Contemplating Suicide: The Language and Ethics of Self-Harm

Contemplating Suicide: The Language and Ethics of Self-Harm

Contemplating Suicide: The Language and Ethics of Self-Harm

Contemplating Suicide: The Language and Ethics of Self-Harm

Synopsis

Fairbairn takes a fresh look at suicidal self-harm and reaches many novel conclusions about the current language and ethics of suicide and contributing greatly to the development of understanding in this sensitive area.

Excerpt

At times I have written in a personal way, owning experiences as having happened to me and bringing them to bear upon the subject matter with which I am dealing. Other parts of my personal experience, for reasons of confidentiality, I have written about in a more impersonal style, attributing them to imaginary characters. Referring to first hand experiences, whether of myself or others, is perhaps unusual in a philosophical book. However, I hope that doing so has helped me to guard against the possibility of falling into the trap of writing philosophically in a way that fails really to connect with what matters to those whose lives and work bring them into contact with the human phenomena and dilemmas with which I am concerned. I have, however, tried to avoid simply gossiping about personal experience; when real cases are referred to they are used in making points with more general application.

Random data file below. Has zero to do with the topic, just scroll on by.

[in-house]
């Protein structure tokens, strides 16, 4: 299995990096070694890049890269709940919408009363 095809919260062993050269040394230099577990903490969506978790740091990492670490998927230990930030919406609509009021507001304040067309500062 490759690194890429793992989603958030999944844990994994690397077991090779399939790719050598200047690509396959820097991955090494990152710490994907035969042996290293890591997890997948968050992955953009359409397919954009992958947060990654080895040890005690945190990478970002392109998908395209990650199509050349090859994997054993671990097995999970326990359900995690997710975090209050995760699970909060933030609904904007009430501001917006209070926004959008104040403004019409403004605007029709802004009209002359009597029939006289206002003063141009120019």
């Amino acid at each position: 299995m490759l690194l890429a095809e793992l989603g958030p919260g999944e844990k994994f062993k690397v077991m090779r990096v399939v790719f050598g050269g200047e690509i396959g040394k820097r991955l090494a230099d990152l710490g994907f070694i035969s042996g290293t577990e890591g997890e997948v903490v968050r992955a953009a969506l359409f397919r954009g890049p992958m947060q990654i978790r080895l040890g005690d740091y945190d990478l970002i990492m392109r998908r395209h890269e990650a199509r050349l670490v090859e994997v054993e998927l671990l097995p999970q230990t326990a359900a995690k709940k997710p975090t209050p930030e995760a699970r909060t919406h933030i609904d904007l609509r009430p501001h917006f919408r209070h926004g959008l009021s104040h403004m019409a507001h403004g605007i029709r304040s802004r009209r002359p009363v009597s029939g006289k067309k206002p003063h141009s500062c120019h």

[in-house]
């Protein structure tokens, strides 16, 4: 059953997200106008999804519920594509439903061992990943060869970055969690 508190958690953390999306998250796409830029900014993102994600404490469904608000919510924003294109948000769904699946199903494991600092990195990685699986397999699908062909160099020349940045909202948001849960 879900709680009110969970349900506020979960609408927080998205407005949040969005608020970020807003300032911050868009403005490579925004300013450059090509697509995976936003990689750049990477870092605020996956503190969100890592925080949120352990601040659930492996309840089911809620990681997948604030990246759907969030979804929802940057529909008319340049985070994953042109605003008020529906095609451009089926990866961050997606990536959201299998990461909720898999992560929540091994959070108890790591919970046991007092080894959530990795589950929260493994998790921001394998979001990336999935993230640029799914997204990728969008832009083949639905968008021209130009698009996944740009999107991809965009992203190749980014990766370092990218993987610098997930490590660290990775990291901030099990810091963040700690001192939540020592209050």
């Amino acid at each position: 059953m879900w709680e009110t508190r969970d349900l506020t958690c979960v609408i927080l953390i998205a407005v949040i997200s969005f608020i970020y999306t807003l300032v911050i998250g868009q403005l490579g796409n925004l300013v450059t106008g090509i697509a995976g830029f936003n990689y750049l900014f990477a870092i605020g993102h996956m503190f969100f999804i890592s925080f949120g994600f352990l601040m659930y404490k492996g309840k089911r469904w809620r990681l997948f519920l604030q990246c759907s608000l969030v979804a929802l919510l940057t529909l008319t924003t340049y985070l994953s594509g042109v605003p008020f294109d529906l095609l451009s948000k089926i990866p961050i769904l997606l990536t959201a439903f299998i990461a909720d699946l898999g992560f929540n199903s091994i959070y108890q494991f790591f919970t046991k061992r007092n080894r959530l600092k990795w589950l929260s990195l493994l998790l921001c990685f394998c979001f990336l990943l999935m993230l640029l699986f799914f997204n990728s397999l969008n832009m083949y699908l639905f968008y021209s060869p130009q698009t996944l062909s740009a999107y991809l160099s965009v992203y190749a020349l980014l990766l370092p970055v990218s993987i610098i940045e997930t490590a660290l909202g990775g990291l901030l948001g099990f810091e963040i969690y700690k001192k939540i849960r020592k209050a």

At other times I use the device, beloved of the majority of moral philosophers who deal in similar areas, of invoking hypothetical, sometimes rather far fetched, examples; I hope it is obvious from the context when I am doing this rather than using real case studies. the use of stories which are successively modified in order to make points is arguably the principal tool of the applied moral philosopher. It is interesting to note its relationship to other disciplines including psychodrama, where it relates closely to the use of techniques such as role play (Moreno, 1948), and theology, where it relates to the spiritual exercises devised by St Ignatius (Fleming, 1980) and also to more recent work about ways of developing understanding of Biblical events (Galloway, 1988).

Search by... Author
Show... All Results Primary Sources Peer-reviewed

Oops!

An unknown error has occurred. Please click the button below to reload the page. If the problem persists, please try again in a little while.